On Runners’ Bodies, Real Runners, and What It Means to Be Dedicated

My legs might not meet any magazine’s definition of runner’s legs, but as legs that run, I’d beg to differ.

This post has been floating around in my brain for quite some time, probably since I started running 5 years ago.  I’ve never put it out there though.  Talking about weight and body type is something that I feel is really important, but to actually do it feels so raw.

At 37 years old, I have plenty of history to share when it comes to my relationship with my body.  I could tell you about the college years when I struggled with eating disorders or what three pregnancies in four years did to me. Instead I want to talk about my relationship to my body as a runner.

I have an average-sized body for a female human, but this body is anything but average when compared to other runners.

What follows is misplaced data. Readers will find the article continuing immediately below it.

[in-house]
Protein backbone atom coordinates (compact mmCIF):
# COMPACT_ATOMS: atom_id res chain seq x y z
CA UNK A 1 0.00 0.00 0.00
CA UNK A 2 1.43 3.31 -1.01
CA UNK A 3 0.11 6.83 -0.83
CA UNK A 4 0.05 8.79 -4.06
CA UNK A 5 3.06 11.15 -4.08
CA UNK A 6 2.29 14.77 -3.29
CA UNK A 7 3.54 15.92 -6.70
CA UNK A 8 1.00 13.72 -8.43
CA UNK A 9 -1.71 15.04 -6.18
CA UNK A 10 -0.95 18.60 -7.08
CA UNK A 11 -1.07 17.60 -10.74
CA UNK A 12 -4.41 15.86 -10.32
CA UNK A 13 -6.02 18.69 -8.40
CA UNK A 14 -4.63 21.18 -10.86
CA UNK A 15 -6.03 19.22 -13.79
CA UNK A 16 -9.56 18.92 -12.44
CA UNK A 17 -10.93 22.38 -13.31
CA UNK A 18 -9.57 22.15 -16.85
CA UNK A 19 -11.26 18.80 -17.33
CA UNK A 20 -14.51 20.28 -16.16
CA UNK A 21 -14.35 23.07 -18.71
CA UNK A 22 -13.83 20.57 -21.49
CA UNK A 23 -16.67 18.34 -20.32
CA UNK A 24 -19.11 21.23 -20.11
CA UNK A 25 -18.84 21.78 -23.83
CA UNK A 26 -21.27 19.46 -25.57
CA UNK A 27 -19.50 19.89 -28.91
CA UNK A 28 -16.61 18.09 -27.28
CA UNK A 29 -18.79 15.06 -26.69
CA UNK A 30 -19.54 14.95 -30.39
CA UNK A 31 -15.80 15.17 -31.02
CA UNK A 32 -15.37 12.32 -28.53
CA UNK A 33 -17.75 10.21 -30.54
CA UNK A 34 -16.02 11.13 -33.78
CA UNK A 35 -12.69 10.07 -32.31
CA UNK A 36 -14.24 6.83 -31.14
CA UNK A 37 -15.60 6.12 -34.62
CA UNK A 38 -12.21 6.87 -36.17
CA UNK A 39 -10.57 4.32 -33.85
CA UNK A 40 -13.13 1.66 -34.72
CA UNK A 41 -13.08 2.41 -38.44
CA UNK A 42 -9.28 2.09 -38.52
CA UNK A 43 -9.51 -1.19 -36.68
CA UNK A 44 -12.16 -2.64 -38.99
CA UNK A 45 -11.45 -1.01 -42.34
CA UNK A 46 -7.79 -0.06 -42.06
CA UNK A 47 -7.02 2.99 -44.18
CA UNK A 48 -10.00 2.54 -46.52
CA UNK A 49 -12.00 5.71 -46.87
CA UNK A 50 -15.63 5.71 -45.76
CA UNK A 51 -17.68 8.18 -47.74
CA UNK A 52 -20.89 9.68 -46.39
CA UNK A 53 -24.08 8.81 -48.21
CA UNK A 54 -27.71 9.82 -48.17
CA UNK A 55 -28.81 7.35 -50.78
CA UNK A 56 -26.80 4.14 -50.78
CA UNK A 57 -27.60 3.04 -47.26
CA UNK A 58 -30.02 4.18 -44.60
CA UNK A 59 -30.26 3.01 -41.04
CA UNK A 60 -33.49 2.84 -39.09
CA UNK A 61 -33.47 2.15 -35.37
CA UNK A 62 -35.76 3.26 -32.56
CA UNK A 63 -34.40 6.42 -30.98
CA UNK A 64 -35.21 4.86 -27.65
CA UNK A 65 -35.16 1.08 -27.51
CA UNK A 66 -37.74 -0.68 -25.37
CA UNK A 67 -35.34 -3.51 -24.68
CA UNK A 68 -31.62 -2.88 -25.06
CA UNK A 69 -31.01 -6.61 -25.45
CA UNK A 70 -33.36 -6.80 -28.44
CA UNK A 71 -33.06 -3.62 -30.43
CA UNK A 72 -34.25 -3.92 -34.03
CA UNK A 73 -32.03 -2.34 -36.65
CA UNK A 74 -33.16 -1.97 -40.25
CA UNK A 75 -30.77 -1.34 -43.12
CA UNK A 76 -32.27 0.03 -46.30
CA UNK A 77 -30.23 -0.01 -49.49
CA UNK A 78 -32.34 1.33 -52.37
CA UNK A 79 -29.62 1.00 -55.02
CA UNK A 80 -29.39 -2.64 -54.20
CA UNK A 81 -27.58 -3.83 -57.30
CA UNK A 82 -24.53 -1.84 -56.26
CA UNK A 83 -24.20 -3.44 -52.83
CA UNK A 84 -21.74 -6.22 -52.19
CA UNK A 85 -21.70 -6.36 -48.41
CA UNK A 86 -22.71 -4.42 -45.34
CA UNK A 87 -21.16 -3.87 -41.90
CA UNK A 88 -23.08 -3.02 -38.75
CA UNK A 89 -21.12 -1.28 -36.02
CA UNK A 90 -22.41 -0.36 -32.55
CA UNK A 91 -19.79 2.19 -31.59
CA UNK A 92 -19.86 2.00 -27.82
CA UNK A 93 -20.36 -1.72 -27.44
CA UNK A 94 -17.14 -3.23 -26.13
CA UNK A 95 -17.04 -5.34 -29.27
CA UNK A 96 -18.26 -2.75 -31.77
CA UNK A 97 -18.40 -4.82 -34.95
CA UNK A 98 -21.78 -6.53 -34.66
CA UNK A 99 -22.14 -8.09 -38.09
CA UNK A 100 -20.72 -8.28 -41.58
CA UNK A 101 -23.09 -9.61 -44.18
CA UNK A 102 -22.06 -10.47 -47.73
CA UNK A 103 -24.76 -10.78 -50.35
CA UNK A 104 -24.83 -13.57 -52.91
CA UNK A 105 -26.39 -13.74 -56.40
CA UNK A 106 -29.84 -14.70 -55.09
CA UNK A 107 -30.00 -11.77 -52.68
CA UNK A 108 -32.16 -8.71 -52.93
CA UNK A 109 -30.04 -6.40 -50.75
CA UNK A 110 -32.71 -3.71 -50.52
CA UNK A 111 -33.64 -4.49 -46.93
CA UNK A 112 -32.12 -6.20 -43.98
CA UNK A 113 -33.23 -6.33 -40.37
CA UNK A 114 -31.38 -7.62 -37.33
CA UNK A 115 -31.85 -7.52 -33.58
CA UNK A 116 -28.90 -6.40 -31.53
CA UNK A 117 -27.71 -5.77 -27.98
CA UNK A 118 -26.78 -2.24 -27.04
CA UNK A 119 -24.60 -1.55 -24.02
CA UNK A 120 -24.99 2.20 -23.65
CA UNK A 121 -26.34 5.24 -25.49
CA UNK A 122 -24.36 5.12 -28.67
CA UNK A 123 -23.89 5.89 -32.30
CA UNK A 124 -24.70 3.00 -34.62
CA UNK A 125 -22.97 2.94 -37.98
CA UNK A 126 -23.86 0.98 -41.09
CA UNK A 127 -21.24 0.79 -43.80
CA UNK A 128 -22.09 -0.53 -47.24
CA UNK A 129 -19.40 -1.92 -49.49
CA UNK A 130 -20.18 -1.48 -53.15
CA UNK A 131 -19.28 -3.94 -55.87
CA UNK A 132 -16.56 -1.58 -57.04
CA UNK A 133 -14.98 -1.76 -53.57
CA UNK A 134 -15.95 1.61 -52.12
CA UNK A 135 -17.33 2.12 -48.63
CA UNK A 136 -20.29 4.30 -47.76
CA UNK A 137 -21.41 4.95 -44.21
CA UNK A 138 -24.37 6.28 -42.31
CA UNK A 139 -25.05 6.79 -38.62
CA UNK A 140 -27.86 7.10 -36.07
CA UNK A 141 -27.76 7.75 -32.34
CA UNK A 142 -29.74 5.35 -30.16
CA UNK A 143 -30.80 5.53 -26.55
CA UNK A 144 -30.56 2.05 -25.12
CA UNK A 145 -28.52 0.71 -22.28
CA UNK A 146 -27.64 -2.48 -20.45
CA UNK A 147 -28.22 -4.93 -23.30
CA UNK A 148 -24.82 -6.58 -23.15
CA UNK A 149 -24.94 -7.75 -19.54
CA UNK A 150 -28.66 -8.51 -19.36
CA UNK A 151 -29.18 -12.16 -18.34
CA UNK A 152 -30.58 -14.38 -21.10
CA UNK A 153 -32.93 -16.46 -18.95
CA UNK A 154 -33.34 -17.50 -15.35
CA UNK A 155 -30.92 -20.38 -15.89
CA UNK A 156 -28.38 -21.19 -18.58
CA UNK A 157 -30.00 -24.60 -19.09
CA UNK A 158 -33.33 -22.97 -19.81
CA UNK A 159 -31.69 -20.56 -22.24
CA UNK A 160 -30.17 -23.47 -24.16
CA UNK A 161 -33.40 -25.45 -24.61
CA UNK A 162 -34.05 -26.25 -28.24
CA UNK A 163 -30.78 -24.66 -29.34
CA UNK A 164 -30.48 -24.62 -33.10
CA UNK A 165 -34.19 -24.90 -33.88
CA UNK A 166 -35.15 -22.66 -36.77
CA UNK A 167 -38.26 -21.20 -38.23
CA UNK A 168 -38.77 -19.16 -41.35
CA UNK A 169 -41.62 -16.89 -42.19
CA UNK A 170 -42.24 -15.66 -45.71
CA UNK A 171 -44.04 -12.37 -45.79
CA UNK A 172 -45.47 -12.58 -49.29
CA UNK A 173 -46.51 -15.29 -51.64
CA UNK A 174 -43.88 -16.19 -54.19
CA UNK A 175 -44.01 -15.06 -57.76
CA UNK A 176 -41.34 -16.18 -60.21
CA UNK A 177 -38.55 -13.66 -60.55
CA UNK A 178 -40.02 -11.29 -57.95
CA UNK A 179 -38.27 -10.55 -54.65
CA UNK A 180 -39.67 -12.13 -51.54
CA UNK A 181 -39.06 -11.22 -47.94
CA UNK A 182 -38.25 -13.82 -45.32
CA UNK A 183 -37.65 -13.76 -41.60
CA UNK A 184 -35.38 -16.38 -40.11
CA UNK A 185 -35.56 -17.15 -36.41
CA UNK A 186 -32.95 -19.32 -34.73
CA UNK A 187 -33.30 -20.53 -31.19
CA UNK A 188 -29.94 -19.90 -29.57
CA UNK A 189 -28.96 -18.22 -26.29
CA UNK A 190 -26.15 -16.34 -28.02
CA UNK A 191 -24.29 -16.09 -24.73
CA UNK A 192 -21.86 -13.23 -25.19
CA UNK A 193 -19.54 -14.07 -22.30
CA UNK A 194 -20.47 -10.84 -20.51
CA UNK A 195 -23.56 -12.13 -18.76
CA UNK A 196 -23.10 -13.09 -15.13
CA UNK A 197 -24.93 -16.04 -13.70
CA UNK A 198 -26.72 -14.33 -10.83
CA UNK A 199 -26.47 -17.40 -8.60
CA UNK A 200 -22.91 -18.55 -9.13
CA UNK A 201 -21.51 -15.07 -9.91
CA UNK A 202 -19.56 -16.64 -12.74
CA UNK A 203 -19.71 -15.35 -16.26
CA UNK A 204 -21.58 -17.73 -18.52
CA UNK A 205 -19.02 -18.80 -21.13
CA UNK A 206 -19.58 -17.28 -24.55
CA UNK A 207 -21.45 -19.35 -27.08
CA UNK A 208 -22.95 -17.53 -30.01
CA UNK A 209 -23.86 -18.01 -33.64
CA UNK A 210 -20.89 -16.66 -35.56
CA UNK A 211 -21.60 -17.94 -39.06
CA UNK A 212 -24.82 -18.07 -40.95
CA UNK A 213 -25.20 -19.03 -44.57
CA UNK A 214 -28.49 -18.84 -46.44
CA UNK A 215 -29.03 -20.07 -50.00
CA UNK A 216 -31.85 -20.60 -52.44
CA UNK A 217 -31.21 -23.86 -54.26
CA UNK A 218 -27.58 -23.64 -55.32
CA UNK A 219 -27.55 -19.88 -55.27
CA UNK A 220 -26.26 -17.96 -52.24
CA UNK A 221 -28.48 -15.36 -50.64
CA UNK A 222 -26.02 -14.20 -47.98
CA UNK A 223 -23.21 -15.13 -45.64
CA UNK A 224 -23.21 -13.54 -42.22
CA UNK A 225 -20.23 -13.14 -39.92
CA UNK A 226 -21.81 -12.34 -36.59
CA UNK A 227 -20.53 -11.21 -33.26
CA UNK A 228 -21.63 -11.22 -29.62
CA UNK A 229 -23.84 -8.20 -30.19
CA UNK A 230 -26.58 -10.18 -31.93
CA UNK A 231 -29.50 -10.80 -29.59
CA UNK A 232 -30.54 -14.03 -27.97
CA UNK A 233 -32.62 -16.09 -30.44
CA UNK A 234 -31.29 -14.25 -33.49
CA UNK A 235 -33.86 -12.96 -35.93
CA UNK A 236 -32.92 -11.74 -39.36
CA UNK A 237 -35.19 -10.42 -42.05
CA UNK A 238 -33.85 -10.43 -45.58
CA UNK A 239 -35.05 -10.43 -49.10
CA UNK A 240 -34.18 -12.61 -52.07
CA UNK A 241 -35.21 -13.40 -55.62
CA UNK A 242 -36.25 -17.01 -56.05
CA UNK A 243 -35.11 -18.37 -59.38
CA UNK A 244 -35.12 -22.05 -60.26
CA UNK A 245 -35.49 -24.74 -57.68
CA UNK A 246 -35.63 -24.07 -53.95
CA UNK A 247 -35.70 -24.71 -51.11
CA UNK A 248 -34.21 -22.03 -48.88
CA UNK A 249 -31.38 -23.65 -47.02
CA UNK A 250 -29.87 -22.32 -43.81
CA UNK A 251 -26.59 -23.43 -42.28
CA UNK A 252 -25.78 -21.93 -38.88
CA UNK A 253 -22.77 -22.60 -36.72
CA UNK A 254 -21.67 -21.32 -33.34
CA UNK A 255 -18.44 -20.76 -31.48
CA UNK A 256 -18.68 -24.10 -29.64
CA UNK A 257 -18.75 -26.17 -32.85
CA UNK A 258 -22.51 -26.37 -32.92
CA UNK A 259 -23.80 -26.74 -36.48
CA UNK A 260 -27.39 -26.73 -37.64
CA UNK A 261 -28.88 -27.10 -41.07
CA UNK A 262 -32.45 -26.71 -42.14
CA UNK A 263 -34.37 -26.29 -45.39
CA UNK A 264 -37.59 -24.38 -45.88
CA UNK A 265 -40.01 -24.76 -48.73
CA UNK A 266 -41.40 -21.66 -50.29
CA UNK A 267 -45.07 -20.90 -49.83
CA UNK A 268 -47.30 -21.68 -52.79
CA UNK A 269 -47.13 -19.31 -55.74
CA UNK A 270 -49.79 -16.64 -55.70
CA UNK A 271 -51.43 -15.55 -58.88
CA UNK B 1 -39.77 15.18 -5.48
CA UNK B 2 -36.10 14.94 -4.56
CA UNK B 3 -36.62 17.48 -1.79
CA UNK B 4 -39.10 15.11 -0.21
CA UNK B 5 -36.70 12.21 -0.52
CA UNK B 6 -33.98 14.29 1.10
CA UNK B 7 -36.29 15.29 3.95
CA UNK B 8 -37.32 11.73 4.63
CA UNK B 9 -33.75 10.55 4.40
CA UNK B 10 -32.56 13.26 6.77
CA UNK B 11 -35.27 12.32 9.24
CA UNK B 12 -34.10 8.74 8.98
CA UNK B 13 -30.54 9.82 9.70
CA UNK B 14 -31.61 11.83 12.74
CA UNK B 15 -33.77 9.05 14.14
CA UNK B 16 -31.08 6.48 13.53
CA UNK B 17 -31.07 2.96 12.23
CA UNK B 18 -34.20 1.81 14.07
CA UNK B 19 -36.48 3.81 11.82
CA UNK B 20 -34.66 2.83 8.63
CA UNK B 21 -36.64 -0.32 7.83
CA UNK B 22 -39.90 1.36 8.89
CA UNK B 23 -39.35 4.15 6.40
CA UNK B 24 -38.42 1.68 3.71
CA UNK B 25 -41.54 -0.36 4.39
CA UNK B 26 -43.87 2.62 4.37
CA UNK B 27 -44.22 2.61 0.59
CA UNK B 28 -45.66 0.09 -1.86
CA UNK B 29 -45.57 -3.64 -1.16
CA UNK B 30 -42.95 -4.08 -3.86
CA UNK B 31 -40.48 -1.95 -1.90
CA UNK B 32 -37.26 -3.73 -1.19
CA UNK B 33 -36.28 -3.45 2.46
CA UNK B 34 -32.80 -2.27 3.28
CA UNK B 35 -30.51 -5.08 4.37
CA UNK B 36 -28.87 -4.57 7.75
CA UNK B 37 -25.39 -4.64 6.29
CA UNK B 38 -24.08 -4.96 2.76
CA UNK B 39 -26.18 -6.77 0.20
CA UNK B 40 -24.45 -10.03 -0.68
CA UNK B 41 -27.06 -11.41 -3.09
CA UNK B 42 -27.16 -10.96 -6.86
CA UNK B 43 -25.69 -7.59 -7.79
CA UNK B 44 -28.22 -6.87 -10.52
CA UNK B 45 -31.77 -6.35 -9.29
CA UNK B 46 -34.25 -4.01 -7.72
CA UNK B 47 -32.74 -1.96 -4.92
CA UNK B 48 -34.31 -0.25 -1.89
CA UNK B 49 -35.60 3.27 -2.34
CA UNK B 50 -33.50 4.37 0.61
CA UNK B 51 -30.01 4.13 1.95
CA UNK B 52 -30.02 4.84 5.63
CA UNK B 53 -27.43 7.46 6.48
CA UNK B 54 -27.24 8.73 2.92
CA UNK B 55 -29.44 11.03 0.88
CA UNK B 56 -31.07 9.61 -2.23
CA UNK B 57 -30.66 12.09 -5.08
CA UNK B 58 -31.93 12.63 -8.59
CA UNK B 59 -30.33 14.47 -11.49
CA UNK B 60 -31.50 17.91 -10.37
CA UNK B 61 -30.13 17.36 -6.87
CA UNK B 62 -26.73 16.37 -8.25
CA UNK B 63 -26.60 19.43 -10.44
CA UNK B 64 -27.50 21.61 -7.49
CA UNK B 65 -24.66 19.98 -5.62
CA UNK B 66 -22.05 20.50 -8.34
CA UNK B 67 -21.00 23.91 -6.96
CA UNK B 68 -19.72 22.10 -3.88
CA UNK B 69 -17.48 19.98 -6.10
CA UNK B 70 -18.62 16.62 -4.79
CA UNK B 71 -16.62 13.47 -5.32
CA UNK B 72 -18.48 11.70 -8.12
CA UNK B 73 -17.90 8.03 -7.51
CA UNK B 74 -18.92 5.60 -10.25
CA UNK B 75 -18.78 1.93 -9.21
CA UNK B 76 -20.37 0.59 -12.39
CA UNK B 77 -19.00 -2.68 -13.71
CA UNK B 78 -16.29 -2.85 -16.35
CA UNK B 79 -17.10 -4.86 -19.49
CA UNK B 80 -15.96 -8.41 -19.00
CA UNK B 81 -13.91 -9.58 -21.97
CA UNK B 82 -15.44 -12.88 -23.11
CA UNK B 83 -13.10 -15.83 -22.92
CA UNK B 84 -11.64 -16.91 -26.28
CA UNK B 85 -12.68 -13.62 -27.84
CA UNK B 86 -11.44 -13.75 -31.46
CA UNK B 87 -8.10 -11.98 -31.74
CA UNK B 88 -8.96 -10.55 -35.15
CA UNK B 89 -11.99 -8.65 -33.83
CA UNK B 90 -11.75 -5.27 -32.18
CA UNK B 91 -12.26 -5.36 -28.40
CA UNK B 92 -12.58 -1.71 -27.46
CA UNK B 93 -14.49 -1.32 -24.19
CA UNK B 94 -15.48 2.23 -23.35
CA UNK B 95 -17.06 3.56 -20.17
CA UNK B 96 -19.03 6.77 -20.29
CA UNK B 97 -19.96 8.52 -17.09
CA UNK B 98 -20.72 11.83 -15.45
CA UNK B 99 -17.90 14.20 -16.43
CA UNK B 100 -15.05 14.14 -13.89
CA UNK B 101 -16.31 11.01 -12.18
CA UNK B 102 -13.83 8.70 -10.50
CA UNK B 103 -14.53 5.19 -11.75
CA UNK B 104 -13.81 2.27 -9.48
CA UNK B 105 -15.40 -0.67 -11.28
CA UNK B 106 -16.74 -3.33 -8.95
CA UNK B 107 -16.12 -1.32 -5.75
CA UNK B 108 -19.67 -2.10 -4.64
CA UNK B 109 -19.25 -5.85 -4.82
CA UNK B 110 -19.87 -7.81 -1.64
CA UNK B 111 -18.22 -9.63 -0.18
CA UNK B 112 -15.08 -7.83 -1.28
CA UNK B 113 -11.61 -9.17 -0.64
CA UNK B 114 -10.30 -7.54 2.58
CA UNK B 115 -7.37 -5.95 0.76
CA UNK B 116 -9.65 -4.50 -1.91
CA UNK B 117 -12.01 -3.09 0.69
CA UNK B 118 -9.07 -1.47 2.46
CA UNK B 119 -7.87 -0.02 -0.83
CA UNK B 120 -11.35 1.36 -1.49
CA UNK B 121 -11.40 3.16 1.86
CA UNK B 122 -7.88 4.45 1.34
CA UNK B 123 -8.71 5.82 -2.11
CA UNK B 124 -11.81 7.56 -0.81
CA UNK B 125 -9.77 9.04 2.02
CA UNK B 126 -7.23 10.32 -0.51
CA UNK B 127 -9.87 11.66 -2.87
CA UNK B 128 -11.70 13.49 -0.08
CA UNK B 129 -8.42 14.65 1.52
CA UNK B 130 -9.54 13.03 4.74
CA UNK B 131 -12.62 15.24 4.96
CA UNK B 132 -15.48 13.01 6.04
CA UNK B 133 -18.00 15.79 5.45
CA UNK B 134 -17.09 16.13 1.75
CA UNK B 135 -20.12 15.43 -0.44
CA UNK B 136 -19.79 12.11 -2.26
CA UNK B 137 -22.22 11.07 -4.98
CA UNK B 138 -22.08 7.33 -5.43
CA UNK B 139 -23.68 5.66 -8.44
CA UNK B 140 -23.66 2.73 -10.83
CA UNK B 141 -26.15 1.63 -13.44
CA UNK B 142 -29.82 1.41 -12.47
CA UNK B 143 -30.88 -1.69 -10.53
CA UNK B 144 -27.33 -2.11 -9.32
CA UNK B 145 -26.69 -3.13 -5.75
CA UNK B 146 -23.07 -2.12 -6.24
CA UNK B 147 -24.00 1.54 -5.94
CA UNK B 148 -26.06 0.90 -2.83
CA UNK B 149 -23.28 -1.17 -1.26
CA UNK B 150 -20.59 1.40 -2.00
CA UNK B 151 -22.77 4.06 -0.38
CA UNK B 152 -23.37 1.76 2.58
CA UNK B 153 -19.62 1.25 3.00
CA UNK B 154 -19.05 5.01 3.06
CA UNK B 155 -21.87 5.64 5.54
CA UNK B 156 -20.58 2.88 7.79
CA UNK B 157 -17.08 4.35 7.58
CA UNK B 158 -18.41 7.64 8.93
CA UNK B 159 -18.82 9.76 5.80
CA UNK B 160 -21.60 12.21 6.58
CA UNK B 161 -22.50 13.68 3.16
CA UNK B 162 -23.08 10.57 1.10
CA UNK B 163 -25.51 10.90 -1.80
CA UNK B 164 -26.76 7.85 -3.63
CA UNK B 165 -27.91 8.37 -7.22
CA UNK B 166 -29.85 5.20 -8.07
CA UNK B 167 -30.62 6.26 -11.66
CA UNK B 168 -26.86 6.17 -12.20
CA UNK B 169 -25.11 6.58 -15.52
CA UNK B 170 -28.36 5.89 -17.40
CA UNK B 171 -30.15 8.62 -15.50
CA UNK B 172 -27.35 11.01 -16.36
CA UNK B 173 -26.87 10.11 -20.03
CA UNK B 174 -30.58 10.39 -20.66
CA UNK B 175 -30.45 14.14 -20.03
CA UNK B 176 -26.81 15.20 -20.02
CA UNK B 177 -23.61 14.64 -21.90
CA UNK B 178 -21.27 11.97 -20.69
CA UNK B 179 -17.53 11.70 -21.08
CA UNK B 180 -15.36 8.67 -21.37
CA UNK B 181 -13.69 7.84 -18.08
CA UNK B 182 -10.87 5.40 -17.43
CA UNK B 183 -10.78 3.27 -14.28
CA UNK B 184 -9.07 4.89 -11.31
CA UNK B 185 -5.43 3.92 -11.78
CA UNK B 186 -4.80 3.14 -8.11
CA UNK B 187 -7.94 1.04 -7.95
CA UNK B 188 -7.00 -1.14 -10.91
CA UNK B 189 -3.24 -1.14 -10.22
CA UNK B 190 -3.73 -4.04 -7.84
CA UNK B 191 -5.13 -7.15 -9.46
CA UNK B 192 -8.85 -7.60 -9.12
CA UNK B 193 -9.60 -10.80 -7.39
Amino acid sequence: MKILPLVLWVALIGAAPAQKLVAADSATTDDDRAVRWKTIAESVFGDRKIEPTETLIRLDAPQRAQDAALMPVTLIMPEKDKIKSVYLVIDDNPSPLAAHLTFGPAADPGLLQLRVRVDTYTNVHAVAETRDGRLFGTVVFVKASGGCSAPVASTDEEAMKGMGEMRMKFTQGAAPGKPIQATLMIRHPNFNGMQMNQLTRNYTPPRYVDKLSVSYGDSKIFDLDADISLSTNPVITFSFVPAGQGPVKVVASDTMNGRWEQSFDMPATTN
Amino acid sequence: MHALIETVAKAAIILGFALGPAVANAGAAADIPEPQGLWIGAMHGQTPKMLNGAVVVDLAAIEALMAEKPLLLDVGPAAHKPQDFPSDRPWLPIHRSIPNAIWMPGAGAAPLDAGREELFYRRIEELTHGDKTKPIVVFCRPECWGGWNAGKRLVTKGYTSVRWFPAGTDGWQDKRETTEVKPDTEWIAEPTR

5 years ago, I gave birth to my youngest daughter and finally decided to reclaim my body.  I could probably count on one hand the number of times I ran (on purpose) during my adult life, but because I don’t like to do anything halfway, I jumped right in and trained for a half marathon.

That first year of running was all about seeing what my body was capable of.  I felt so proud of every mile I pounded out.  I felt so proud of the gains I was making along the way.  I remember one run when I ran a 12 minute mile and felt SO FAST.  I slimmed down a bit and lost some of that baby weight, and I felt like a runner.

Something shifted sometime after that first year, though.  The weight loss stalled.  My pace plateaued.  That newness and excitement of being a brand new runner faded. The biggest change, though, was that I stopped comparing myself to myself and started looking around at what other runners were doing, how other runners looked, and feeling like I didn’t measure up to my fellow running peers.